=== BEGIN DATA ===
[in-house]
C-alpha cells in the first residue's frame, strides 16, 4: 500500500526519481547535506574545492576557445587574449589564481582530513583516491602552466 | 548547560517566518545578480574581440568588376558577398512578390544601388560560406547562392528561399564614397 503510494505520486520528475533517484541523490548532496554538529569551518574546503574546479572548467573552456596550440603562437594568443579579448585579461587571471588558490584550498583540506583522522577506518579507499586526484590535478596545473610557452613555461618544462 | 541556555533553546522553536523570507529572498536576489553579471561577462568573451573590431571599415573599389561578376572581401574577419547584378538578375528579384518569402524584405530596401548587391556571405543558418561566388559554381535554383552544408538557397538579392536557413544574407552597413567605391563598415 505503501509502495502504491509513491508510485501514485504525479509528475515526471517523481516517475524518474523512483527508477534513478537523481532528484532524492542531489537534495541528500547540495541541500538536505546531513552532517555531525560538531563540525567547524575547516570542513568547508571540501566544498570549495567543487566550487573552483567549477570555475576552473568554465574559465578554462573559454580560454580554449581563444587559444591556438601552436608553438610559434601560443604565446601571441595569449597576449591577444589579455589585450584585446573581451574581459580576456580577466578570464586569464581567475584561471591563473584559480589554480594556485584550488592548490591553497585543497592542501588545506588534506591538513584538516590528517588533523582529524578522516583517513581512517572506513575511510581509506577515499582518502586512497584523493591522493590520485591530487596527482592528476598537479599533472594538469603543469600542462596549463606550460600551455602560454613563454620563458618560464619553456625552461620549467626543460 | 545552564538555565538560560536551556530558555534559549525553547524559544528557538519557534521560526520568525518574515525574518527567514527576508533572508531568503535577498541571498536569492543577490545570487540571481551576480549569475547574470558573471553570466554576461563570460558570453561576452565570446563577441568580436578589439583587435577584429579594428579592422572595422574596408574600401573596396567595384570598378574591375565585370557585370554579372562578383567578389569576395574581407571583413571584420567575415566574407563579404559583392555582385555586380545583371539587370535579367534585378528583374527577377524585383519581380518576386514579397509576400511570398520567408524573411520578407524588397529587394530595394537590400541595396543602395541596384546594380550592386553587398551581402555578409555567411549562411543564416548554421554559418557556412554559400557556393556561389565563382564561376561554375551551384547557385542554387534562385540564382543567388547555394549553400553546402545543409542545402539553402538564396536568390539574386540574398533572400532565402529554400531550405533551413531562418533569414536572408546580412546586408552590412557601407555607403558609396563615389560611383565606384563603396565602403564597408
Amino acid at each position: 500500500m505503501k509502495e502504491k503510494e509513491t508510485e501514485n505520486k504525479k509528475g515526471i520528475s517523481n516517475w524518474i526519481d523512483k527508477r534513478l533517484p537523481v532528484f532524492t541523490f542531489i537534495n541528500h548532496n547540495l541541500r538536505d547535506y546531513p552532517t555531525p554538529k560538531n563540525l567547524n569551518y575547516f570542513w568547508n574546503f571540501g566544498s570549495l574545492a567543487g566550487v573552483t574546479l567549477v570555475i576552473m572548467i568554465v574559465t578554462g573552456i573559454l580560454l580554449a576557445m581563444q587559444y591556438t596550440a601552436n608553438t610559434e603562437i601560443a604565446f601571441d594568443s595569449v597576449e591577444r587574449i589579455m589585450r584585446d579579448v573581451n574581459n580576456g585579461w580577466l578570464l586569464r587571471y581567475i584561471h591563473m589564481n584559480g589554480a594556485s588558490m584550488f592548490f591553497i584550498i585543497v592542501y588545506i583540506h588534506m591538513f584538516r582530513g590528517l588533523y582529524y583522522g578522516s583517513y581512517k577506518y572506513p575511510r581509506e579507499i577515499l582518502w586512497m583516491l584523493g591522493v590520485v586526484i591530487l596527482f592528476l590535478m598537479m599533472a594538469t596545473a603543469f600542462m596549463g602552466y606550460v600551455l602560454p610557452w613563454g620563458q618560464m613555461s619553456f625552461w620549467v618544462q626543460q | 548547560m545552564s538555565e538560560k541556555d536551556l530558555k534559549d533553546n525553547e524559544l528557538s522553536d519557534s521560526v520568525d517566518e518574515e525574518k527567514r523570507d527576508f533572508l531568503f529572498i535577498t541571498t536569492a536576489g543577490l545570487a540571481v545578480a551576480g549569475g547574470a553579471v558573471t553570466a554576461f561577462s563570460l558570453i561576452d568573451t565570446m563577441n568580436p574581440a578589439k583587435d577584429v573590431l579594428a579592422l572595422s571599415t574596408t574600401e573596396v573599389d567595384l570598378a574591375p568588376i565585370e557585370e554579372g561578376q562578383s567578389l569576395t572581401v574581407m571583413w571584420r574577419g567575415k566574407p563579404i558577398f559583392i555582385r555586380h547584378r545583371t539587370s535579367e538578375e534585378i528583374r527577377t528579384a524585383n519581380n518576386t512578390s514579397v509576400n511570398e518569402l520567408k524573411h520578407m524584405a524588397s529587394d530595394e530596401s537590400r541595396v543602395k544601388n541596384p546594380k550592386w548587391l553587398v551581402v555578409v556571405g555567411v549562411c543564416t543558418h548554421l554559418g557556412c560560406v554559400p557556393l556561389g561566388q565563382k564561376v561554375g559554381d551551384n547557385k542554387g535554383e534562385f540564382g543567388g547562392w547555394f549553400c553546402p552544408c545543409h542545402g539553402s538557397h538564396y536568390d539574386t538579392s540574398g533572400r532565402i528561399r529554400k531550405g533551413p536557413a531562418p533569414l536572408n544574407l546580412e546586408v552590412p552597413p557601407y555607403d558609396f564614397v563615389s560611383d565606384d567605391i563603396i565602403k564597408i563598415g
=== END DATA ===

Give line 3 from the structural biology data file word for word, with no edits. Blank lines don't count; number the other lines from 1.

Amino acid at each position: 500500500m505503501k509502495e502504491k503510494e509513491t508510485e501514485n505520486k504525479k509528475g515526471i520528475s517523481n516517475w524518474i526519481d523512483k527508477r534513478l533517484p537523481v532528484f532524492t541523490f542531489i537534495n541528500h548532496n547540495l541541500r538536505d547535506y546531513p552532517t555531525p554538529k560538531n563540525l567547524n569551518y575547516f570542513w568547508n574546503f571540501g566544498s570549495l574545492a567543487g566550487v573552483t574546479l567549477v570555475i576552473m572548467i568554465v574559465t578554462g573552456i573559454l580560454l580554449a576557445m581563444q587559444y591556438t596550440a601552436n608553438t610559434e603562437i601560443a604565446f601571441d594568443s595569449v597576449e591577444r587574449i589579455m589585450r584585446d579579448v573581451n574581459n580576456g585579461w580577466l578570464l586569464r587571471y581567475i584561471h591563473m589564481n584559480g589554480a594556485s588558490m584550488f592548490f591553497i584550498i585543497v592542501y588545506i583540506h588534506m591538513f584538516r582530513g590528517l588533523y582529524y583522522g578522516s583517513y581512517k577506518y572506513p575511510r581509506e579507499i577515499l582518502w586512497m583516491l584523493g591522493v590520485v586526484i591530487l596527482f592528476l590535478m598537479m599533472a594538469t596545473a603543469f600542462m596549463g602552466y606550460v600551455l602560454p610557452w613563454g620563458q618560464m613555461s619553456f625552461w620549467v618544462q626543460q | 548547560m545552564s538555565e538560560k541556555d536551556l530558555k534559549d533553546n525553547e524559544l528557538s522553536d519557534s521560526v520568525d517566518e518574515e525574518k527567514r523570507d527576508f533572508l531568503f529572498i535577498t541571498t536569492a536576489g543577490l545570487a540571481v545578480a551576480g549569475g547574470a553579471v558573471t553570466a554576461f561577462s563570460l558570453i561576452d568573451t565570446m563577441n568580436p574581440a578589439k583587435d577584429v573590431l579594428a579592422l572595422s571599415t574596408t574600401e573596396v573599389d567595384l570598378a574591375p568588376i565585370e557585370e554579372g561578376q562578383s567578389l569576395t572581401v574581407m571583413w571584420r574577419g567575415k566574407p563579404i558577398f559583392i555582385r555586380h547584378r545583371t539587370s535579367e538578375e534585378i528583374r527577377t528579384a524585383n519581380n518576386t512578390s514579397v509576400n511570398e518569402l520567408k524573411h520578407m524584405a524588397s529587394d530595394e530596401s537590400r541595396v543602395k544601388n541596384p546594380k550592386w548587391l553587398v551581402v555578409v556571405g555567411v549562411c543564416t543558418h548554421l554559418g557556412c560560406v554559400p557556393l556561389g561566388q565563382k564561376v561554375g559554381d551551384n547557385k542554387g535554383e534562385f540564382g543567388g547562392w547555394f549553400c553546402p552544408c545543409h542545402g539553402s538557397h538564396y536568390d539574386t538579392s540574398g533572400r532565402i528561399r529554400k531550405g533551413p536557413a531562418p533569414l536572408n544574407l546580412e546586408v552590412p552597413p557601407y555607403d558609396f564614397v563615389s560611383d565606384d567605391i563603396i565602403k564597408i563598415g